Has this happened to you? It’s a warm, blue-sky beautiful, autumn Saturday and in a momentary delirium you resolve to seize the day in that good, old-fashioned way. You decide you’re going to take the kids apple-picking! Your young children look at you quizzically, but they’re game for it.
You spend the car ride to the orchard adamantly denying to your children that you are lost. You declare you’re taking the scenic route and they should look out the window, at which they immediately direct their complete attention to their game boys and DS’s. Good. Now you can look at the map undistracted.
An hour later you arrive at the apple orchard down the road. Your children catapult from the car, and you all go to the “starting station”. While you stuff handfuls of those deceptively-tiny plastic bags into your pockets, your children argue over who gets to pull the cute, little, red wagon. A few moments later, your skillfully, negotiated settlement is moot because they have run off into the trees, abandoning the wagon and leaving you to pull it uphill into the orchard.
Just as your delirious vision showed, your children are delighted with picking apples. They pick as quickly as they can, only pausing to take a large bite out of the most exceptional apples, which, when you arrive with the wagon, they hand to you because they’re “through with them”. Fearing the orchard proprietors who strictly forbid tasting and wasting, you eat the apple evidence. Row after row, the scenario repeats itself with the only difference being that your once empty stomach and wagon are filling up with apples.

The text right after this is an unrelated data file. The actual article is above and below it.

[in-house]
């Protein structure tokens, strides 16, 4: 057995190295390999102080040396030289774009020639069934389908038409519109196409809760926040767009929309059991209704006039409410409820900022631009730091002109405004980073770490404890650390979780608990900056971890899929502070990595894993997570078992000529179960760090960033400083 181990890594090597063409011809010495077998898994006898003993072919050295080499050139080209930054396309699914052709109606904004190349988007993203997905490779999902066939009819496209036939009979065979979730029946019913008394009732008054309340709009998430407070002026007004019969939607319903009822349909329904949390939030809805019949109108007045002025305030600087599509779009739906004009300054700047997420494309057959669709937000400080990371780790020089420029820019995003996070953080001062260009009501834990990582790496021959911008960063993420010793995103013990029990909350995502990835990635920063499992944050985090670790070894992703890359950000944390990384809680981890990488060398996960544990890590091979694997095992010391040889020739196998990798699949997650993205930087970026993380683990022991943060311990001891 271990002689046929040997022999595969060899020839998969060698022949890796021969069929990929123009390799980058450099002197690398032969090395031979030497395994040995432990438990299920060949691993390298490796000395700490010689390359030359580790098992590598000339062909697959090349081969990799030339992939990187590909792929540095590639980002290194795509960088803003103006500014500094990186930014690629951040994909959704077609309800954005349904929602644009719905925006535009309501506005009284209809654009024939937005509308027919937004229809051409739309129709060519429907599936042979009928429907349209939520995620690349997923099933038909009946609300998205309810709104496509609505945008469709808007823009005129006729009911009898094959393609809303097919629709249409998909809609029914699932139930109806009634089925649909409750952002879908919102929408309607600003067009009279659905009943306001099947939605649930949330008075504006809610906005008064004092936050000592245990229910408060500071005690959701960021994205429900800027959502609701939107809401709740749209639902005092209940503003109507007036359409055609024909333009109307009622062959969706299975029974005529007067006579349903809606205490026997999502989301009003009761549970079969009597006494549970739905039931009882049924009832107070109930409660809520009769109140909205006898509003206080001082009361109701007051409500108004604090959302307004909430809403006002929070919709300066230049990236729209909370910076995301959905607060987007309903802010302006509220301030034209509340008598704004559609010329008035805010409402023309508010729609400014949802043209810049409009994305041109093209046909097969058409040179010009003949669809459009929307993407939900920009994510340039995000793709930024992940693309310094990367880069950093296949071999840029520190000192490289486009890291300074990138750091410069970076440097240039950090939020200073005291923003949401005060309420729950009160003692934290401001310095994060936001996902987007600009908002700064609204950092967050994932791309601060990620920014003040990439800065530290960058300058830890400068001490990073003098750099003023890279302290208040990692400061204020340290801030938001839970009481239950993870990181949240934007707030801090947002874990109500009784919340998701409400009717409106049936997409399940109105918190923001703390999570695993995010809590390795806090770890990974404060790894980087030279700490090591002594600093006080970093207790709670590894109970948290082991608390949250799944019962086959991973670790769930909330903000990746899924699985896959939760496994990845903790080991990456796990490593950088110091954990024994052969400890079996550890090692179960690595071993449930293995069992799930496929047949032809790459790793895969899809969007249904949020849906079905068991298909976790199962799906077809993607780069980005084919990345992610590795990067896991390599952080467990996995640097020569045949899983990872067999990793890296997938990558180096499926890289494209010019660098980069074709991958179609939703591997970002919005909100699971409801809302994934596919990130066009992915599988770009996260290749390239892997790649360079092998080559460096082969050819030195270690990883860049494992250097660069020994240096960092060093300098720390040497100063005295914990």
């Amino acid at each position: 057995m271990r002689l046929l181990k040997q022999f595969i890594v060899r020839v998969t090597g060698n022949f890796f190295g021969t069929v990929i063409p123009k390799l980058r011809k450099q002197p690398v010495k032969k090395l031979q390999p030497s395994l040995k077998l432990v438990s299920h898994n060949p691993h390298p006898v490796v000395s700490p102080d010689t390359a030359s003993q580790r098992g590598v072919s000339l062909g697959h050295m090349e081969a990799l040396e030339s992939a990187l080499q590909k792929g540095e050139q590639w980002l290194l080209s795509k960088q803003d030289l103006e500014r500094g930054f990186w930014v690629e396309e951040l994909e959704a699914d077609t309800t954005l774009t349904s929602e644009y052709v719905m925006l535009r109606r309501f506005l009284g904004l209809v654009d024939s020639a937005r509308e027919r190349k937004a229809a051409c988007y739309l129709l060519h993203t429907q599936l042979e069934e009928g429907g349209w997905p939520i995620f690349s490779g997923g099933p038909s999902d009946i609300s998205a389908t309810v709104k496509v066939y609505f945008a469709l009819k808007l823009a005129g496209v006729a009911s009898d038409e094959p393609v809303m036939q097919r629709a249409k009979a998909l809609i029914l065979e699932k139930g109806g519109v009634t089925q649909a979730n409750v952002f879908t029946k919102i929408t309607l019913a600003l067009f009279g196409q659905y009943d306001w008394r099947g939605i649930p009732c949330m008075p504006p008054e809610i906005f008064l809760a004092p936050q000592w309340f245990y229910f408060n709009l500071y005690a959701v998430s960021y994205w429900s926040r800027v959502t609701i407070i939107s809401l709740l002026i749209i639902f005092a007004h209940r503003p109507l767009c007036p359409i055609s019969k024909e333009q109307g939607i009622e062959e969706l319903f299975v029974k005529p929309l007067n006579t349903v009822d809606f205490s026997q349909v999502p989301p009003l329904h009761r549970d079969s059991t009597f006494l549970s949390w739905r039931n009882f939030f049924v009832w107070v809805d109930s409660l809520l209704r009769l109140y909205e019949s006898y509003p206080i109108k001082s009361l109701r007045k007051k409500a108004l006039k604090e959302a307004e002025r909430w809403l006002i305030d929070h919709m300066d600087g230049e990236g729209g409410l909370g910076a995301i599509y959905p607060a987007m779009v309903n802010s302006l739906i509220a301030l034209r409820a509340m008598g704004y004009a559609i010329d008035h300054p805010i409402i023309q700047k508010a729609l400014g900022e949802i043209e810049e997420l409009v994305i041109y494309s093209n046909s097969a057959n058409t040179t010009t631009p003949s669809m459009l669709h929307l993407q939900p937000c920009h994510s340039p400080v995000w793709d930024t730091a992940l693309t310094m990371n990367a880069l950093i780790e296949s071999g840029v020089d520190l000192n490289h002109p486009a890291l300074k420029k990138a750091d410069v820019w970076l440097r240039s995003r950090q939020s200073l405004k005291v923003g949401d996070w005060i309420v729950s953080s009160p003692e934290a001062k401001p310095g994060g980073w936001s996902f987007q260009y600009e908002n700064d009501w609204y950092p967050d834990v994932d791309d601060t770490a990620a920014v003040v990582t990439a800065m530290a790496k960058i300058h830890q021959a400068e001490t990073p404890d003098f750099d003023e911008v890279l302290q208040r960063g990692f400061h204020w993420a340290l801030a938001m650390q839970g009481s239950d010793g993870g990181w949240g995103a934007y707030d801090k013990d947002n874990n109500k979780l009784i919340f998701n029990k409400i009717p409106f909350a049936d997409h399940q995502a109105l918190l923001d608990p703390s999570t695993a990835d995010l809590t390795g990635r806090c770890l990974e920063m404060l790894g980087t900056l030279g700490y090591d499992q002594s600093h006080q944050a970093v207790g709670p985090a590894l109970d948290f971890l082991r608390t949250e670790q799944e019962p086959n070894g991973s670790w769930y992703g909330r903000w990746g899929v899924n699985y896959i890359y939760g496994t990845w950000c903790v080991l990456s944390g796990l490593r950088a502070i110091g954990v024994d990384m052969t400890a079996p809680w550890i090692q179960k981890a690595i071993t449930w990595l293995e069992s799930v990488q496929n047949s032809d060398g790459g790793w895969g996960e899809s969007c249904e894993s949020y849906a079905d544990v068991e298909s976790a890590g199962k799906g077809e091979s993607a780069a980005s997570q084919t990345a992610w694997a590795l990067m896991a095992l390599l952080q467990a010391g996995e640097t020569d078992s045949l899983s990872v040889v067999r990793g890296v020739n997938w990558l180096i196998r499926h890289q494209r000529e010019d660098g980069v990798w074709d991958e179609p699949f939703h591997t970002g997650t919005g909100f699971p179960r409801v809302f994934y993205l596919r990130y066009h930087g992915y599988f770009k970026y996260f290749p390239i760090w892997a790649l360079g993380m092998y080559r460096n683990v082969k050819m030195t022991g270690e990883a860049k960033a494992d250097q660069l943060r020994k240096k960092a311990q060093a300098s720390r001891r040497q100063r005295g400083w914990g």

Those tiny plastic bags have ballooned and now hold thirty pounds of apples each. Your once-bouncy wagon refuses to steer out of muddy ruts and over grassy hillocks. You’re wrestling a cantankerous mule rather than the idyllic symbol of fall, family fun. You declare that it’s time to check out. By the time you get down the hill, a few more bags have been loaded on. You drive home with the delicious scent of fresh apples over-powering that of the dog. What fun.
Now the work begins. What will you do with 120 pounds of apples? Fast-forward to present day. It’s mid-November and you’ve made apple pie, apple cake, apple muffins, apple bread, baked apples, and apple crisp. The children now refuse apples in their lunch. You’ve got thirty more pounds of apples to go and they are looking as weary as you. You are tempted to let them rot in the basement like you did last year. But with one last effort you make apple sauce. Now you’ve got jars and plastic containers filled with applesauce.
Now what do you do with the applesauce? Here’s a suggestion offered by Jean Hill and Jody Littler, authors of Apples Everything, who no doubt have been in your situation so many times that they wrote a cookbook about all the different possible ways to cook apples. Apples Everything has over 500 recipes and is where I found this recipe for Wisconsin Cheese Apple Pie. It uses up 4 1/2 cups of apple sauce, -not much, but a good start.
Click on ‘Continue reading…’ for the recipe: